For The Promptless – Gezellegheid: Cozy Visions of a Messy Life


The home of “For the Promptless” has moved from Rarasaur’s original site to one of her new sites. You can find new entries at Queen Creative. It’s a brave thing, moving sites, something I really should do and lack the fortitude to undertake. I suppose I will eventually be forced to so something about the overload on this site, like it or not. Meanwhile, I admire and applaud her efforts!

– – –

Daily Prompt: You’ve Got the Power – And I plan to keep it!

The never-ending election of 2012 gave me a lot to think about. Laws, God, faith, and freedom were suddenly no longer personal issues, but matters of public policy. I have always felt threatened by zealots. I am not zealous about matters of religion. What I believe is a moving target. I think about faith and religion a lot and I’m open to ideas, circumstance and experience. The result is that I don’t have any set of rigid beliefs or principles about faith or God. I was — am — of the opinion that I am not obliged to make a choice on this issue. It’s personal. It’s private. If I feel like sharing it with you, that’s up to me and if you don’t agree with me, that’s fine. I do not require the world to be made in my image or the image of my beliefs.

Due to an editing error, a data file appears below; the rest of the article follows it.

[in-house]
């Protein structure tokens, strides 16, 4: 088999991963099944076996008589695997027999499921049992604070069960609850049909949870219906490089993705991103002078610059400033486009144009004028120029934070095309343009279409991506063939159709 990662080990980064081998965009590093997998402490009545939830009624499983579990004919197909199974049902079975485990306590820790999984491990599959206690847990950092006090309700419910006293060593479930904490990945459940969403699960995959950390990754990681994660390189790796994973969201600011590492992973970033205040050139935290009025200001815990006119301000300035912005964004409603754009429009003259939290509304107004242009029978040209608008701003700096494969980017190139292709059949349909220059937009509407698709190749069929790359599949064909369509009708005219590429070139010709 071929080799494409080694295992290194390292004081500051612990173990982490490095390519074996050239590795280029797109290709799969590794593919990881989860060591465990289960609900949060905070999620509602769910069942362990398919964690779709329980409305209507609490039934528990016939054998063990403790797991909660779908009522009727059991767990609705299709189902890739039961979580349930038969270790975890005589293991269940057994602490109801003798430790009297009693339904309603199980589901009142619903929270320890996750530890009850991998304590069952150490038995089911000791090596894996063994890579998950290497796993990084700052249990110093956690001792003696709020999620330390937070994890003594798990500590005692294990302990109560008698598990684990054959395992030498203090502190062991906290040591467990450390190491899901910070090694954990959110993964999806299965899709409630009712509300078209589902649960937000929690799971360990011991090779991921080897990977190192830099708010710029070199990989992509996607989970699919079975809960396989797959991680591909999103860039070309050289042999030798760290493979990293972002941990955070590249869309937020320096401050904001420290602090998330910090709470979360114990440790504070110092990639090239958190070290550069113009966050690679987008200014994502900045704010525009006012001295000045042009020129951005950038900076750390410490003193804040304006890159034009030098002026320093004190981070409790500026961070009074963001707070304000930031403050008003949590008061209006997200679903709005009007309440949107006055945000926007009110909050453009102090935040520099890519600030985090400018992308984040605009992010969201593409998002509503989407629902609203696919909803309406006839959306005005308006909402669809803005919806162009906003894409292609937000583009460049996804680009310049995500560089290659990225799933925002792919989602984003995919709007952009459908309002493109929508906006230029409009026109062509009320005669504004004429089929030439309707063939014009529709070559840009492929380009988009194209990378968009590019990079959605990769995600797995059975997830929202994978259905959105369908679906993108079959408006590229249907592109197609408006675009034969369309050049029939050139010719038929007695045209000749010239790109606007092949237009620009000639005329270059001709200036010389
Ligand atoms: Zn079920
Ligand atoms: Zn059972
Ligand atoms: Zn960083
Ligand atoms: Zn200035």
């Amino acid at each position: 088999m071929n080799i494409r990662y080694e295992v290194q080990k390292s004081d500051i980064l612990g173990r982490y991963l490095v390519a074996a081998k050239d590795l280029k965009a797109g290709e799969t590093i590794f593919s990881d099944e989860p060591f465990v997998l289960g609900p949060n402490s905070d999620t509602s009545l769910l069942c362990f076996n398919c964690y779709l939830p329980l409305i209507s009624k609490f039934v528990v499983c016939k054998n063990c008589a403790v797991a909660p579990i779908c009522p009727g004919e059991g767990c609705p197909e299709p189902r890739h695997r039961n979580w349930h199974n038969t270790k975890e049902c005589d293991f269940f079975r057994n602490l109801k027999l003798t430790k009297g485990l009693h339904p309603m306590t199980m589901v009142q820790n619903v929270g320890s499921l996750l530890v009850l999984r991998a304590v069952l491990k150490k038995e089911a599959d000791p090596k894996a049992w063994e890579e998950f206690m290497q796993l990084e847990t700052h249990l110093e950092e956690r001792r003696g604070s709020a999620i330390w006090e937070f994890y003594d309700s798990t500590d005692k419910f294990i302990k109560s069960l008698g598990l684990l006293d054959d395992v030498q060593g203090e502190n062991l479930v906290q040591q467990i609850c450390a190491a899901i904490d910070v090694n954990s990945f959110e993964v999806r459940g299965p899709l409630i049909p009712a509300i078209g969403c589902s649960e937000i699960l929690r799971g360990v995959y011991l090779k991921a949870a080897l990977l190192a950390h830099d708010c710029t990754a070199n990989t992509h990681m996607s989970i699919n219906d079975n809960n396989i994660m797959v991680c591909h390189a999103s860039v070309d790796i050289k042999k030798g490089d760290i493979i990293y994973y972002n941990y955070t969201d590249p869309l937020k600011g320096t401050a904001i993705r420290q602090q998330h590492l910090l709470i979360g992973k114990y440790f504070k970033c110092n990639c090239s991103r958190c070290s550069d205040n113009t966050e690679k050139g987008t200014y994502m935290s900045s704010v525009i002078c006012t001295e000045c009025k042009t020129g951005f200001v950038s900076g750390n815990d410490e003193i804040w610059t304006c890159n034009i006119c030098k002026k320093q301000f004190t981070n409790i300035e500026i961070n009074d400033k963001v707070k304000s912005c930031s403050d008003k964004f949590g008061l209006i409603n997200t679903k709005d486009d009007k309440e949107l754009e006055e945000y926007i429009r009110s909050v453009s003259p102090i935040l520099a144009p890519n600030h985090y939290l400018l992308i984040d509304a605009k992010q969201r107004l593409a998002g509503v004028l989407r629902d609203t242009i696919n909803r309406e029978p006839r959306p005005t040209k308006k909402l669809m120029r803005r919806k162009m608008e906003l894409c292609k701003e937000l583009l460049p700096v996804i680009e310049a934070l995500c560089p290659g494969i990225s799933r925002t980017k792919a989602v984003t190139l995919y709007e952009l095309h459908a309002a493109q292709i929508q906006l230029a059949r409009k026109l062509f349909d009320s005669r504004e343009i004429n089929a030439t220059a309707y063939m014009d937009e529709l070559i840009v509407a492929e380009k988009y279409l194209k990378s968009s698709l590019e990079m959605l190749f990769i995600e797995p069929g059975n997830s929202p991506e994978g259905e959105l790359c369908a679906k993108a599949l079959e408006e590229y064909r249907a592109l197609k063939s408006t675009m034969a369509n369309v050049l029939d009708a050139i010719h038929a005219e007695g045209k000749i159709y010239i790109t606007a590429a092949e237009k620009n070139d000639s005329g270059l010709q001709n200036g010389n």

After a lifetime of pondering and reading, thinking and debating I reached a simple conclusion: I don’t know what The Truth is — and neither do you.


We already have the very best law we could write. It’s the first amendment to the Constitution of the United States. In this amendment, the Constitution explicitly prohibits the making of any law respecting an establishment of religion, impeding the free exercise of religion, abridging the freedom of speech, infringing on the freedom of the press, interfering with the right to peaceably assemble or prohibiting the petitioning for a governmental redress of grievances.